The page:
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Thomas Bulkowski’s successful investment activities allowed him to retire at age 36. He is an internationally known author and trader with 30+ years of stock market experience and widely regarded as a leading expert on chart patterns. He may be reached at

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Bulkowski's Best Buy Price

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Busted
Patterns
Candles Chart
Patterns
Event
Patterns
Small Patterns
Market
Industrials (^DJI):
Transports (^DJT):
Utilities (^DJU):
Nasdaq (^IXIC):
S&P500 (^GSPC):
As of 03/23/2017
20,657 -4.72 0.0%
8,936 -51.04 -0.6%
703 -1.87 -0.3%
5,818 -3.95 -0.1%
2,346 -2.49 -0.1%
YTD
4.5%
-1.2%
6.5%
8.1%
4.8%
Tom's Targets    Overview: 03/14/2017
21,250 or 20,600 by 04/15/2017
9,500 or 8,700 by 04/15/2017
675 or 715 by 04/01/2017
5,950 or 5,650 by 04/15/2017
2,425 or 2,325 by 04/15/2017
Mutt Losers: None YTD
Mutt Winners: None YTD

Written by and copyright © 2005-2017 by Thomas N. Bulkowski. All rights reserved. Disclaimer: You alone are responsible for your investment decisions. See Privacy/Disclaimer for more information.

What is the best buy price for stocks? Let's find out.

 

Summary

Stocks priced $5 or less have the highest average rise with the lowest failure rate of any range studied.

Stocks $20 or below have above average gains and lower failure rates than the higher priced stocks.

Methodology

I used 1,269 stocks going back as far as May 1988 and lasting to June 2015 but few stocks covered the entire range. I included bull and bear markets because taken individually didn't change the results and I wanted to keep the sample counts high.

Excluded were dividends, commissions, fees, and if the ultimate high was not found by the end of data, I just used the highest high. The ultimate high is the highest high before a 20% drop or before the stock closes below the bottom of the chart pattern (where it's assumed that a stop loss order would end the trade).

I used 22,940 chart patterns of 38 varieties in the analysis.

I measured the rise from the closing price the day before the breakout of a chart pattern to the ultimate high. Then I did a frequency distribution of the closing price the day before the breakout but mapped the associated rise to the ultimate high.

That's like digging into your pocket and pulling out your change. I counted the number of pennies, nickels, and dimes but instead of using the totals for each, I used their value.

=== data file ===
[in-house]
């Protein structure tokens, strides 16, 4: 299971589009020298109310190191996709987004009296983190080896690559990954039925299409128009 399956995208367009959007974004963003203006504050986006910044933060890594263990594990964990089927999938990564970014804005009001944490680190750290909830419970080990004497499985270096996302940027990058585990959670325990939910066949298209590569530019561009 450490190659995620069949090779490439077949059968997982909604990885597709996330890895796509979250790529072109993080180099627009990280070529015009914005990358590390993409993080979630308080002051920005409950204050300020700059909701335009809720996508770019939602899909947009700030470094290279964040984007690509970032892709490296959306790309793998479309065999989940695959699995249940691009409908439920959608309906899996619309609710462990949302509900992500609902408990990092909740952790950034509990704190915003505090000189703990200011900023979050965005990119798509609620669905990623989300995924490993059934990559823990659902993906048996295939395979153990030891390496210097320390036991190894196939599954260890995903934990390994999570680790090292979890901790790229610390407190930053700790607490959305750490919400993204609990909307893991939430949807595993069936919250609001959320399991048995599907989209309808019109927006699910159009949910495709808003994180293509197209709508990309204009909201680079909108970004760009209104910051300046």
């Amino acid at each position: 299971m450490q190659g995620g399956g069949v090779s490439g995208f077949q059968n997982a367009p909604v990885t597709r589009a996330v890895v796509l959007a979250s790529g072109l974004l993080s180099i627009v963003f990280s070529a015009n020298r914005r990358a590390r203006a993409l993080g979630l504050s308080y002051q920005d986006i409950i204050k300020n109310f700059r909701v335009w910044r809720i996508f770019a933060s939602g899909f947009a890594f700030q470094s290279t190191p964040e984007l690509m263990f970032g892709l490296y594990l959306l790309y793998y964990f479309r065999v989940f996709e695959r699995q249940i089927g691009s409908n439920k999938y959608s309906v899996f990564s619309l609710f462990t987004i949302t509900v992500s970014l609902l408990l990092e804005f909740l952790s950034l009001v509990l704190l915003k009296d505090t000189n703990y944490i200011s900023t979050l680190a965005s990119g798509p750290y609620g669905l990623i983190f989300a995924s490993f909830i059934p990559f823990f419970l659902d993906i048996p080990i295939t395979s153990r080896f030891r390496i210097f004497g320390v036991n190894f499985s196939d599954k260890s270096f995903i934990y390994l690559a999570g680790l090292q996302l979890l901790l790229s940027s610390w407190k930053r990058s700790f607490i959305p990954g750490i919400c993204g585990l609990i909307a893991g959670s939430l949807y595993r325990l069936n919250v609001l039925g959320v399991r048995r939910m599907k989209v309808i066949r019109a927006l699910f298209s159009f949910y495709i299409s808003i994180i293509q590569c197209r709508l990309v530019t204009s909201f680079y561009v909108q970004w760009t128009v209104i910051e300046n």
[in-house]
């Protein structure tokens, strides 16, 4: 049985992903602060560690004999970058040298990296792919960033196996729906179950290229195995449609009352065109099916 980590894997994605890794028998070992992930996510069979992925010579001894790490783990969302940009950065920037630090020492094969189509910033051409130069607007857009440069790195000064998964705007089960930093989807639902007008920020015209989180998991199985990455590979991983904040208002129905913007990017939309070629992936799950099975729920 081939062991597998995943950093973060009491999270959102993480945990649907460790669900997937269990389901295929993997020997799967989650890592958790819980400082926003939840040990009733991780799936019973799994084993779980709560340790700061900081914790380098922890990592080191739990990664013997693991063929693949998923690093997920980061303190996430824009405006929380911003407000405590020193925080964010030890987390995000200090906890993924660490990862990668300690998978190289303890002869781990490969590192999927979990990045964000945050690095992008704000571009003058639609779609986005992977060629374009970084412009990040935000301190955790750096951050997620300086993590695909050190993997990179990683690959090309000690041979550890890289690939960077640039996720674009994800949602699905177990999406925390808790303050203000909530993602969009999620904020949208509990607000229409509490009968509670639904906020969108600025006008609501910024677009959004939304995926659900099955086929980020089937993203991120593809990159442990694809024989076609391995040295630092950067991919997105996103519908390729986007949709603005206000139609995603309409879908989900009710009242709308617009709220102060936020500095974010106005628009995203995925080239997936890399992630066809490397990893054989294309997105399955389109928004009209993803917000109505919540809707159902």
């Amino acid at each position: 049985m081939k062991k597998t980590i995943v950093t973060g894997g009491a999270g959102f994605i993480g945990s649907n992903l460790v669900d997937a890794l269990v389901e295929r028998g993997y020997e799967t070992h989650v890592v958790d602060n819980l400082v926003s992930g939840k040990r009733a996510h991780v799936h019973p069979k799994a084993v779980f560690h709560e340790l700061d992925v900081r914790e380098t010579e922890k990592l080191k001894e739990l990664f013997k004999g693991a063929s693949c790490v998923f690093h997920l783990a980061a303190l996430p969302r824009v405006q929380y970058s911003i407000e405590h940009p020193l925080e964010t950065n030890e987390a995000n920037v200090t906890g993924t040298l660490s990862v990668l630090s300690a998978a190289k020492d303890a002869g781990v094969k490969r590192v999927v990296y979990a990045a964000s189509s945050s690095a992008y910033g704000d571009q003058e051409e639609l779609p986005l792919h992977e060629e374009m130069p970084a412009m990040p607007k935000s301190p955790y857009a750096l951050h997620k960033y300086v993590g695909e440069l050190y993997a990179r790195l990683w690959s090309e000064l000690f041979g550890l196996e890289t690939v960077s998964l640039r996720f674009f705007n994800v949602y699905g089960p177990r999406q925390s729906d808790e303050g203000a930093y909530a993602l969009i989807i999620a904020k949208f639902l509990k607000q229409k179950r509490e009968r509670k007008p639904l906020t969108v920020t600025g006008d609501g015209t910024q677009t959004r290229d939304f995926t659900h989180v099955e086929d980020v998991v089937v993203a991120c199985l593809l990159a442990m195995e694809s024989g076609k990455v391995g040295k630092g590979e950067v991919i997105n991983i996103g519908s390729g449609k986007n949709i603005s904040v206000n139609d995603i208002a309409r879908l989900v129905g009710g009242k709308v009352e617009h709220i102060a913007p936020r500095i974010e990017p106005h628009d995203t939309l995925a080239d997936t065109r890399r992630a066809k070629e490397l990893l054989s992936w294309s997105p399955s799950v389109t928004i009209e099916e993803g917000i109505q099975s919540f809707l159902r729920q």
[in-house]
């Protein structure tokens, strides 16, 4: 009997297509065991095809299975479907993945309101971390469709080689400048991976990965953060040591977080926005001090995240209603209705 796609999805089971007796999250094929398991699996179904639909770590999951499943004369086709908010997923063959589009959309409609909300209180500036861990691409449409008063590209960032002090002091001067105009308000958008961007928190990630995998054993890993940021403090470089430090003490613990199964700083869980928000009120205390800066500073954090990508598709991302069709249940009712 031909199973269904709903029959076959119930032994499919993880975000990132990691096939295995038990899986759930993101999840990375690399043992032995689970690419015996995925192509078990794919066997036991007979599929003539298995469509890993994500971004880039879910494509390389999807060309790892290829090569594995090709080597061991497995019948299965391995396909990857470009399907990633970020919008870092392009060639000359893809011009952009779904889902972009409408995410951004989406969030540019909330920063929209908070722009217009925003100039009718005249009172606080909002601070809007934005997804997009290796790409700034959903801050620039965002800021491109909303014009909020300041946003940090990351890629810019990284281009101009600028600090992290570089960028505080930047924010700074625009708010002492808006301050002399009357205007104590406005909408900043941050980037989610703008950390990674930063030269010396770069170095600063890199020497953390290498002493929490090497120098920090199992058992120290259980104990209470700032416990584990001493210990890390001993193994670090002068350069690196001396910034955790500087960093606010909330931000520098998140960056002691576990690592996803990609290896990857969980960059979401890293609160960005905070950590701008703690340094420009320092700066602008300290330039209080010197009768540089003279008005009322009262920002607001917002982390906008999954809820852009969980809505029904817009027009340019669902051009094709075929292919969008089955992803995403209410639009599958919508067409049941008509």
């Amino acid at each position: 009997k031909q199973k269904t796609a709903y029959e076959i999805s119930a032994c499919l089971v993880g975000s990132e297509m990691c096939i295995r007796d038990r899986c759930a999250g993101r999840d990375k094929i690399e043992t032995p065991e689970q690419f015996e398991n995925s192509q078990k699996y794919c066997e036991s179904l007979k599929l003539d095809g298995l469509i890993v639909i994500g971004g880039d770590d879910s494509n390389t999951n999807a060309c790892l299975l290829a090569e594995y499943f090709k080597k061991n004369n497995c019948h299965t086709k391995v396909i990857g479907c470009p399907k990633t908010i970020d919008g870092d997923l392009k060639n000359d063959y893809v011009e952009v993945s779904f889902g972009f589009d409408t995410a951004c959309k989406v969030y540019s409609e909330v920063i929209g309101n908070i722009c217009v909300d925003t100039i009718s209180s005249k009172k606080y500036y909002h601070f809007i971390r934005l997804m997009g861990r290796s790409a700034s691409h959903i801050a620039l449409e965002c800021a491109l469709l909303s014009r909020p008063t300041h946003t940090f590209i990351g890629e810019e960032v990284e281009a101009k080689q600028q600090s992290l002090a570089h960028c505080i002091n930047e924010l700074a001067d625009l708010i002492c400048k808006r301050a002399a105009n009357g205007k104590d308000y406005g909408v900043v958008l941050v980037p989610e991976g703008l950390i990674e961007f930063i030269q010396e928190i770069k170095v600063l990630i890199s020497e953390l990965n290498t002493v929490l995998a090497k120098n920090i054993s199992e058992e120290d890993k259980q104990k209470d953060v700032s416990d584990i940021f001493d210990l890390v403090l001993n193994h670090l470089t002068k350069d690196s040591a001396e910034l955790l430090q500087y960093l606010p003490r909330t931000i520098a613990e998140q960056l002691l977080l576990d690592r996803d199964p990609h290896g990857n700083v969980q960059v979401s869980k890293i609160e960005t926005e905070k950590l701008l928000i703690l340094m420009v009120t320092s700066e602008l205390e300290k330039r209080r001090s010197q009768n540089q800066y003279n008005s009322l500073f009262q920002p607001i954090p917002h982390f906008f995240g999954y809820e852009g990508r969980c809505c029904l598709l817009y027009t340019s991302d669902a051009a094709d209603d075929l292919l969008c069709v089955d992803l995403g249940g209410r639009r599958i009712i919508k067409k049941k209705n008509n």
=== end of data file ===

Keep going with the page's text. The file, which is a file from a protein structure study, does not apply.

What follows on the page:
This becomes clear when you look at the bar chart in the next section.

Survivorship bias: I included chart patterns from stocks that no longer trade for whatever reason (went bankrupt, merged out of existence, and so on).

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Results

Picture of a bar chart of the results.

The above chart shows a frequency distribution of gains sorted by the closing price the day before the breakout from almost 23,000 chart patterns.

The average rise of those chart patterns is 42%. I show that with a red line.

Notice that stocks priced up to $20 are above the red line (gains above average). After that, performance suffers.

The chart says that to boost your profit potential, select stocks $20 or below. Generally, the lower the price, the better the performance.

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Picture of a bar chart of failure rates.

This chart is the same as the previous one except that I added 5% and 10% failure rates.

The green vertical bars are the performance, taken from the prior chart as a reference.

The deep red bars represent trades that fail to see price rise at least 10% after the breakout. The lighter red bars are the 5% failure rate (a count of trades that fail to see price rise at least 5% after the breakout).

As the chart shows, the higher the breakout price, the larger the failure rate, up to about $65. After $65, the failure rates bobble up and down.

Again, for the best performance, buy lower priced stocks.

-- Thomas Bulkowski

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See Also

  • The best performing chart patterns over 1, 2, and 3 months.
  • Failures. Which months show the most failures?
  • Best buy days. Which day of the week is the best one to buy or sell?
  • Best buy months. Can buying at the end of the worst performing month and selling at the best performing be profitable?
  • Seasonality. What are the best months to buy and sell stocks?
  • Buy low or buy high? Buy near yearly low for larger gains, less risk.
  • Holidays. Does the market rise or fall before and after holidays? Answer: Fall.
  • Market cap. Chart patterns in small cap stocks outperform.

Written by and copyright © 2005-2017 by Thomas N. Bulkowski. All rights reserved. Disclaimer: You alone are responsible for your investment decisions. See Privacy/Disclaimer for more information. Frisbeetarianism, n. The belief that when you die, your soul goes up on the roof and gets stuck.